We drove down the street to Evergreen and got the same story before we decided to make the trip to Plymouth and see if we’d have better luck in fulfilling our lust for breakfast. To make a long story short, Rooster and I had to settle for lunch.
Discovered the Oliver House closed at the Studebaker National Museum
The Studebaker Nation Museum’s parking lot was full by the time we arrived. We walked up to the desk and paid our fee to visit both sides of the building. The tours for the Oliver house were already booked. We wouldn’t have the pleasure of walking through the unique home on this visit.
It was disappointing, but it will give us a reason to make another journey to South Bend. We walked through the gift shop and found ourselves in a section of the museum dedicated to the early years of the Studebaker brothers plying their metalworking skills to the manufacturing of wagons, buggies, carriages, and horse harnesses. The Studebaker family emigrated from Solinger, Germany, in 1736, bringing their artisanship with them to the New World.
Lincoln’s Coach at the Studebaker National Museum
Studebaker buggies and coaches were the favorite rides for American Presidents during the 1800s. The Studebaker Museum displays a morbid piece of history. Lincoln and his wife rode to Ford’s theatre to attend the play Our American Cousin in a Studebaker coach the night John Wilkes Booth shot him in the back of the head. The brothers officially went from buggy and wagon making to manufacturing horseless carriages in 1902 with an electric car. In 1904, the company came out with a gasoline-powered vehicle. We were able to see both of these models as we walked through this floor of the museum.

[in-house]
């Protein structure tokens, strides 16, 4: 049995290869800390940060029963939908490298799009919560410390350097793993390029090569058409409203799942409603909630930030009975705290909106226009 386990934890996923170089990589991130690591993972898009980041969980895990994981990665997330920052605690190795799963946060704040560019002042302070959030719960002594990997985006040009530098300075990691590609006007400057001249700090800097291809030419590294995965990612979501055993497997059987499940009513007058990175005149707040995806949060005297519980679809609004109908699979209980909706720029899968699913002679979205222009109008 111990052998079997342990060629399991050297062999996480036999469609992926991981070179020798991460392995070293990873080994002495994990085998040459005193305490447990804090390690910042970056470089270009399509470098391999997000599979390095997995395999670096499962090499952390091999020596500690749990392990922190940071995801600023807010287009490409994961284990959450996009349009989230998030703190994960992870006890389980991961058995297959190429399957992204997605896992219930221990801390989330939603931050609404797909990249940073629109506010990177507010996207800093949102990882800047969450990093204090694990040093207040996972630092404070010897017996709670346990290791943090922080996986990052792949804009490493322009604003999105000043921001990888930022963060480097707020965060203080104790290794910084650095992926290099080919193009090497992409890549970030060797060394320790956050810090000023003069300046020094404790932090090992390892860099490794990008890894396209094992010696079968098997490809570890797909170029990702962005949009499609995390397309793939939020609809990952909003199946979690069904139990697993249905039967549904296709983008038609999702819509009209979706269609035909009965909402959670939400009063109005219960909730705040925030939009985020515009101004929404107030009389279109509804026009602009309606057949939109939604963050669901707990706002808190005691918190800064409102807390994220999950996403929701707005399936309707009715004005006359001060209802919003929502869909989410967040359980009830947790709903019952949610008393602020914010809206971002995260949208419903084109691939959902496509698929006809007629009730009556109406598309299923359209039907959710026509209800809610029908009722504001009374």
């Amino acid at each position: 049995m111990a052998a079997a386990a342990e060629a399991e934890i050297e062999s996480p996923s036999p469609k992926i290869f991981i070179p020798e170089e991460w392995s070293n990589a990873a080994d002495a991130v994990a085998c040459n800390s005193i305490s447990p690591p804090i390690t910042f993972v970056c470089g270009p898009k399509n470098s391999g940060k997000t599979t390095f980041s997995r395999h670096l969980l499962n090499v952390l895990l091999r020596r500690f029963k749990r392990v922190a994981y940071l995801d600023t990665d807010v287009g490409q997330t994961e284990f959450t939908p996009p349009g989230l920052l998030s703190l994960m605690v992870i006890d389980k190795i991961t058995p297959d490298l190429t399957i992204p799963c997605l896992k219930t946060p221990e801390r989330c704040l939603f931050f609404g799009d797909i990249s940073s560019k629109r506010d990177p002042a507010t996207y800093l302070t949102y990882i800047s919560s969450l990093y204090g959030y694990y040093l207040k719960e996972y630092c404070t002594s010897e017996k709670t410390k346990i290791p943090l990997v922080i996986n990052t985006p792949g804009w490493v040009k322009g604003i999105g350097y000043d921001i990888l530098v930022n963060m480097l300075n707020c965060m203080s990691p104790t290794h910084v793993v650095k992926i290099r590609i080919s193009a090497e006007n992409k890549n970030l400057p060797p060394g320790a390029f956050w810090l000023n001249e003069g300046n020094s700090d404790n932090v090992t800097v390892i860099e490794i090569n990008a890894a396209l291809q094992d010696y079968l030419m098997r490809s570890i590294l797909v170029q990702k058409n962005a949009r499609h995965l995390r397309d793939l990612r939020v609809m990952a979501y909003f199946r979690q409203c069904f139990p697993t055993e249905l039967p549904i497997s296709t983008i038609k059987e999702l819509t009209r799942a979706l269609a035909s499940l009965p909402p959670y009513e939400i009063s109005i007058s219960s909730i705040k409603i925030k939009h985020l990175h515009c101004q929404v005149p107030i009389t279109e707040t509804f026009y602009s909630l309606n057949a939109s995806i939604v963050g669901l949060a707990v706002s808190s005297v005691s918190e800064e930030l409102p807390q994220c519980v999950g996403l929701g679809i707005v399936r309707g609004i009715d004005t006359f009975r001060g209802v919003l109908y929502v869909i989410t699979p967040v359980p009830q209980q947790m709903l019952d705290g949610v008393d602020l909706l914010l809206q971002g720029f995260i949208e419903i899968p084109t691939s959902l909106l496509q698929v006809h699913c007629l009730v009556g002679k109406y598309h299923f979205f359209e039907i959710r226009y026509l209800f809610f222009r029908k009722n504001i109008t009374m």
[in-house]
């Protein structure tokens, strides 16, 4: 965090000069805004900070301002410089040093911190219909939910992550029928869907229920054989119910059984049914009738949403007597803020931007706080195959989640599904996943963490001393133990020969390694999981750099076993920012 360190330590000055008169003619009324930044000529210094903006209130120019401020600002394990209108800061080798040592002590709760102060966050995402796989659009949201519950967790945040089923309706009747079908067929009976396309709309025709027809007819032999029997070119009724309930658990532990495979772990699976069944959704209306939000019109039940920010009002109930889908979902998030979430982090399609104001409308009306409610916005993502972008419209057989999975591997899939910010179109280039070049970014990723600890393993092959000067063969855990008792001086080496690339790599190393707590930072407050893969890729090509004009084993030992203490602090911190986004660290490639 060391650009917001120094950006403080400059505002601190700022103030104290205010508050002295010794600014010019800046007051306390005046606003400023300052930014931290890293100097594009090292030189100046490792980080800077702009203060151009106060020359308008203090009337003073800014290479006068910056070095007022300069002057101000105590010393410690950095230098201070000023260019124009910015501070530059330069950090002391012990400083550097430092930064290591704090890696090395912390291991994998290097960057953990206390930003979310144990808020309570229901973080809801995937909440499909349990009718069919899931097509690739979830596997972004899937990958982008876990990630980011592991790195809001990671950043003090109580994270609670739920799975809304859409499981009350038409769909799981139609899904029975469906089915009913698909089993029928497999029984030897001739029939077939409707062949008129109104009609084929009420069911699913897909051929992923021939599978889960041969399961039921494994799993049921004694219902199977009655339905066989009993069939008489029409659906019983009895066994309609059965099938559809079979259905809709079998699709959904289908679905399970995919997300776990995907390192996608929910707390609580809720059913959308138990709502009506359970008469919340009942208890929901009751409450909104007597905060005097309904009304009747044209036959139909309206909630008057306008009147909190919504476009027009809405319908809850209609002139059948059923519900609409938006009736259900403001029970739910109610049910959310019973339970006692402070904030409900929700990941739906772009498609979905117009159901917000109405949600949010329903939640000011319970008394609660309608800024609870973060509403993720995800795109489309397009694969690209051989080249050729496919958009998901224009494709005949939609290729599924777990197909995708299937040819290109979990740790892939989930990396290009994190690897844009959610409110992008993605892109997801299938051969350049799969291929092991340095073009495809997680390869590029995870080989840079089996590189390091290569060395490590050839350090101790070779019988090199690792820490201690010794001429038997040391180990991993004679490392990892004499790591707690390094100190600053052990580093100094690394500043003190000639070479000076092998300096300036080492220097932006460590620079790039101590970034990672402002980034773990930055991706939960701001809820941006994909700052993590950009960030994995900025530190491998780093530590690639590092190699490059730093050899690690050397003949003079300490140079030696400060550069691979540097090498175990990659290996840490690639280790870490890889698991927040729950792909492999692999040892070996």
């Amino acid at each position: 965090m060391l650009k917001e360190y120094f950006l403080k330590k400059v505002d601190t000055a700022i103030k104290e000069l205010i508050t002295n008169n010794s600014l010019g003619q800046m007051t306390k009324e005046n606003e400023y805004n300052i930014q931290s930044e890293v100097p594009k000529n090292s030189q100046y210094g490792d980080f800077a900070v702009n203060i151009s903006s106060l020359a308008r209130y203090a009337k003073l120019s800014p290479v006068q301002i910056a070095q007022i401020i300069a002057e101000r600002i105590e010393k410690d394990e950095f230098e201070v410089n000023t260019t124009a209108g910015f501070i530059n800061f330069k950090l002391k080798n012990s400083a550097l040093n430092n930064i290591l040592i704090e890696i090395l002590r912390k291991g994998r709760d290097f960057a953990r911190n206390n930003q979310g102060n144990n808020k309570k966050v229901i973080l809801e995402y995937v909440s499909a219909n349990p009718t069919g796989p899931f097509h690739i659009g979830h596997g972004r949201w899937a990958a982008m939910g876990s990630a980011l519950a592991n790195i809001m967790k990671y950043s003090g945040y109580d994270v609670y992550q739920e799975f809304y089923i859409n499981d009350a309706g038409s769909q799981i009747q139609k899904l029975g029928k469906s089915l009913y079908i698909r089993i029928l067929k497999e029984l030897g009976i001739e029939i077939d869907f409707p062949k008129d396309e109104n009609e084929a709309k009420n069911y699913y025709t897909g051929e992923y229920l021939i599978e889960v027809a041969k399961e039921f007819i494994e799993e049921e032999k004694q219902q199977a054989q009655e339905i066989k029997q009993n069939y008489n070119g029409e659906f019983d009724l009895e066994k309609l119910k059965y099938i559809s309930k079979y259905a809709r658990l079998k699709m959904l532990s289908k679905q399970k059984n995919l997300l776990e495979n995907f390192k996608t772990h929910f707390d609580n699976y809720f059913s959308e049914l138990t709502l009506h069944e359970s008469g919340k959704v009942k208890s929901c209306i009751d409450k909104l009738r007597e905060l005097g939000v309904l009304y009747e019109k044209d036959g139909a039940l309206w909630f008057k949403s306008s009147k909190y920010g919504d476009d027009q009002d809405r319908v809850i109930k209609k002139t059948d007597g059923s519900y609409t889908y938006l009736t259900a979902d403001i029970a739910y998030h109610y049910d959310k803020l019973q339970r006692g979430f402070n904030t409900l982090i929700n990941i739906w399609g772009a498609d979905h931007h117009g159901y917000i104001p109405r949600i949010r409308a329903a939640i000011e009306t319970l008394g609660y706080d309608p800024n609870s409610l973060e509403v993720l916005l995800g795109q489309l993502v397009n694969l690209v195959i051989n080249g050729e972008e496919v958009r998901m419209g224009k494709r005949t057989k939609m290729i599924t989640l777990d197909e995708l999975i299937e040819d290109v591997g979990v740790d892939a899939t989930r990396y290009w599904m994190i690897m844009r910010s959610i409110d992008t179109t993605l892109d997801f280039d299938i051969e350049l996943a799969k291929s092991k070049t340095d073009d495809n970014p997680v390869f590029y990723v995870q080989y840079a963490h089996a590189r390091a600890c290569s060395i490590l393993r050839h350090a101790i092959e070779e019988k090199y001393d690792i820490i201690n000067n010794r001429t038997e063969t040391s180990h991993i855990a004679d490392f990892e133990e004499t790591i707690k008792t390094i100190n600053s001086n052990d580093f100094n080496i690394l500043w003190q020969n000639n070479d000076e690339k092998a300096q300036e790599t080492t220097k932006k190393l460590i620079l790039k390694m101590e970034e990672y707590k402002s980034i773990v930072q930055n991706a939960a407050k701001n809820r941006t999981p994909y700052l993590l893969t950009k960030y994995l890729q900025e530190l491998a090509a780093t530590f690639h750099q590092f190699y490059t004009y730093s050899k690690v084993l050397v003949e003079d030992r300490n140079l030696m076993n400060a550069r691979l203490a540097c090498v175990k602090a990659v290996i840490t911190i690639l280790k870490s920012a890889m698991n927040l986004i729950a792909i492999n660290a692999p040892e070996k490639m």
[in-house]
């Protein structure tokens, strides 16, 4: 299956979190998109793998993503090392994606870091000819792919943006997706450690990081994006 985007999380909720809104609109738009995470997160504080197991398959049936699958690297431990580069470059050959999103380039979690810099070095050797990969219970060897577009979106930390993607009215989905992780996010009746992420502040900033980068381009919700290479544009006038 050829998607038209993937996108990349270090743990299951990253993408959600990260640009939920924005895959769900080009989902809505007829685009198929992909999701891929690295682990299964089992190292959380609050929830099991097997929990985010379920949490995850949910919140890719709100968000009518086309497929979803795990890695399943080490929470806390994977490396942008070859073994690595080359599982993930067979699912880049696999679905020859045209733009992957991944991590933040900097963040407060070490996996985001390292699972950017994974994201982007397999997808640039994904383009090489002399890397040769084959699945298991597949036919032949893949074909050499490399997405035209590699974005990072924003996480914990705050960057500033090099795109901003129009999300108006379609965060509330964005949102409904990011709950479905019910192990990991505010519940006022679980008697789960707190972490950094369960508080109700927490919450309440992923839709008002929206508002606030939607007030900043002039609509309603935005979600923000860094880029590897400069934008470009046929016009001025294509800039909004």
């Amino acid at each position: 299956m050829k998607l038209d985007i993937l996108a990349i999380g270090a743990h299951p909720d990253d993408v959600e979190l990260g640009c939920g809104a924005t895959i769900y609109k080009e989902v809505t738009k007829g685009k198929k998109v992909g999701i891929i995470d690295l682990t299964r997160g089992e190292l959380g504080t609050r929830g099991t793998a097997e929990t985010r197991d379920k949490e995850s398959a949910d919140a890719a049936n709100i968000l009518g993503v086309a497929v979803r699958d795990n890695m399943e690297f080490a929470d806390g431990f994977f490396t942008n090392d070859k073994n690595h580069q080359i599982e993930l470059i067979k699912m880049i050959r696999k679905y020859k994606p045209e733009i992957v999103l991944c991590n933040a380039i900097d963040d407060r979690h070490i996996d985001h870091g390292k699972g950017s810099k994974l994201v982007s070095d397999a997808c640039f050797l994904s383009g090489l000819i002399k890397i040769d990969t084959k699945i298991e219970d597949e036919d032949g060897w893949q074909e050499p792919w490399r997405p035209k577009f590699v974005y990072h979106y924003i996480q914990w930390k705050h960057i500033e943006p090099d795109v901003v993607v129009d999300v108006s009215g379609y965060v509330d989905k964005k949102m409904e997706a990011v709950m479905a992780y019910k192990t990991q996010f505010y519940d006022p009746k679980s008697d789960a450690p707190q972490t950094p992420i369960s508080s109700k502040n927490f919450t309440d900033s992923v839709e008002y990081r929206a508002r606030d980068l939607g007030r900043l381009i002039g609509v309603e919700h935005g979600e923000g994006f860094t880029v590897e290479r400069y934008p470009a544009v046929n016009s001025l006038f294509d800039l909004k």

Rooster and I wandered among the amazing glitzy old automobiles with perfect paint jobs and not a speck of dust. The vehicles used in cross-country road challenges impressed me the most. A driver would travel from the east coast to the west coast in one long odyssey of gravel roads and dust. Interstates didn’t exist when these trips were made. The person attempting the venture wouldn’t find a Howard Johnsons or McDonald’s during the drive.